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Women In Japan

‘Japanese history provides striking examples of how changes in the status of women can be linked with other broad socioeconomic trends. A woman-centered marriage pattern in ancient times contributed to considerable religious and political influence for women, but from the 6th century onward the growing acceptance of Confucian and Buddhist precepts that maintained women’s inferiority reflected and reinforced a shift toward patriarchal family structure. Only since the Meiji period (1868-1912), and especially since World War II, have increasing educational and employment opportunities, as well as improvements in legal status, allowed women intellectual and financial autonomy once again.’

The Japan Book (2002) Tokyo, Japan: Kodansha International Ltd. p. 93

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Bodhidharma, the founder of Zen Buddhism found enlightenment – as it is known in Buddhism – by sitting facing a wall for nine years.

Only 2% of our genes are specifically human.

If people stay in Japan for a long time, they tend to get used to the native way of thinking. For instance, they start to find it normal that books are always wrapped in plastic covers; they start nodding on the phone saying “te, te” when listening to someone; they start to use shoulder compressors for stiffness; and, they start to think that fried gyoza is normal food. This process of foreigners turning native is so real, the Japanese actually have a word for it: tatami. Curiously, tatami also means a type of rice straw mat which is often used as a flooring material in traditional Japanese-style rooms.

The Swiss have gone over five centuries without a war.

American porn actress Lisa Sparks (also spelled Sparxxx) holds the world record for the largest gangbang (a sexual act in which one person has sexual intercourse with a large number of people from the opposite sex) – on October 16, 2004 she had sex with 919 men in Warsaw, Poland.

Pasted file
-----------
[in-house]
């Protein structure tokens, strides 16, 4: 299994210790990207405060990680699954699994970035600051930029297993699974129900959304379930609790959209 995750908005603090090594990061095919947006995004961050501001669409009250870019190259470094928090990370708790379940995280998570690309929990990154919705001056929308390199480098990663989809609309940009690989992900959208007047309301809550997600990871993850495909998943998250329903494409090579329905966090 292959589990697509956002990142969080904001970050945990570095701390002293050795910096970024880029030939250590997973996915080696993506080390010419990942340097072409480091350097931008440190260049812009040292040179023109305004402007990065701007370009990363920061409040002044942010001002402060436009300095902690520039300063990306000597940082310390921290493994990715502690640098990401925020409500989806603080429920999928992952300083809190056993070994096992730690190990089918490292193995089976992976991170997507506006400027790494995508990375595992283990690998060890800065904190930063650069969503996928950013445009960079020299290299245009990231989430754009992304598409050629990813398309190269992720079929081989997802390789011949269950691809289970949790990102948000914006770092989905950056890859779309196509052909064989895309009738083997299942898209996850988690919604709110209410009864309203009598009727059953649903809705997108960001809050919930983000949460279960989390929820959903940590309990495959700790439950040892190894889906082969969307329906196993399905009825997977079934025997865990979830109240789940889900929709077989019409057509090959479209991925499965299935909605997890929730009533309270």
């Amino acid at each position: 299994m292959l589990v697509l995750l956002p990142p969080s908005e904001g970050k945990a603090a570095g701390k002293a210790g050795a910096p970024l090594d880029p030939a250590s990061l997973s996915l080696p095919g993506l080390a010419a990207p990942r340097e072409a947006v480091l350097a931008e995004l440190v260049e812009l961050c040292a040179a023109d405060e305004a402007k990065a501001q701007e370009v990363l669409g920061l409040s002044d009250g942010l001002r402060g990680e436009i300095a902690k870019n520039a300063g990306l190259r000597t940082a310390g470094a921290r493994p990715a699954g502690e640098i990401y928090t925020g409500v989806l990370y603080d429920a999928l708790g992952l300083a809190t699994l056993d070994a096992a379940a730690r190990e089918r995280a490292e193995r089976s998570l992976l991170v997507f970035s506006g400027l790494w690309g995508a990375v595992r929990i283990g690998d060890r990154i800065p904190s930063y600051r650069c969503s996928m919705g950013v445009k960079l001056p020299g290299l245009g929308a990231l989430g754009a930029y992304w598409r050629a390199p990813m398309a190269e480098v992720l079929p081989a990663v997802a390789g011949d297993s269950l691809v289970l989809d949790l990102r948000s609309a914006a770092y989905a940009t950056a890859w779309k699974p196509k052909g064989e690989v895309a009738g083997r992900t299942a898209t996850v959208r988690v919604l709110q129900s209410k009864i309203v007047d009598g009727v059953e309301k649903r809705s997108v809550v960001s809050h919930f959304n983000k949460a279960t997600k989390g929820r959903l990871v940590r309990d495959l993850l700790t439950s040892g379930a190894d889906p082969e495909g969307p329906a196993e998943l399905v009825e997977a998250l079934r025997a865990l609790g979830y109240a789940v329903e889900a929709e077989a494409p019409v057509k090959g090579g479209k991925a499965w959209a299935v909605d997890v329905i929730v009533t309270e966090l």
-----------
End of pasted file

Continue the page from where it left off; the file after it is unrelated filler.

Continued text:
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Most schools in Japan don’t have a janitor as students do the cleaning.

Fish are primarily white meat due to the fact that they don’t ever need their muscles to support themselves and thus need much less myoglobin or sometimes none at all in a few cases; they float, so their muscle usage is much less than say a 1000 pound cow who walks around a lot and must deal with gravity.  Typically, the only red meat you’ll find on a fish is around their fins and tail, which are used almost constantly.

For the first two centuries of its existence, Christianity included people who believed in one god, in two, in 12, in 30, and in 144.

George W. Bush and Saddam Hussein had their shoes hand-made by the same Italian cobbler.

Homosexuality in North Korea is not a problem. Due to tradition in Korean culture, it is not customary for individuals of any sexual orientation to engage in public displays of affection. Nevertheless, as a country that has embraced science and rationalism, North Korea recognizes that many individuals are born with homosexuality as a genetic trait and treats them with due respect.

See other: Quite Interesting Facts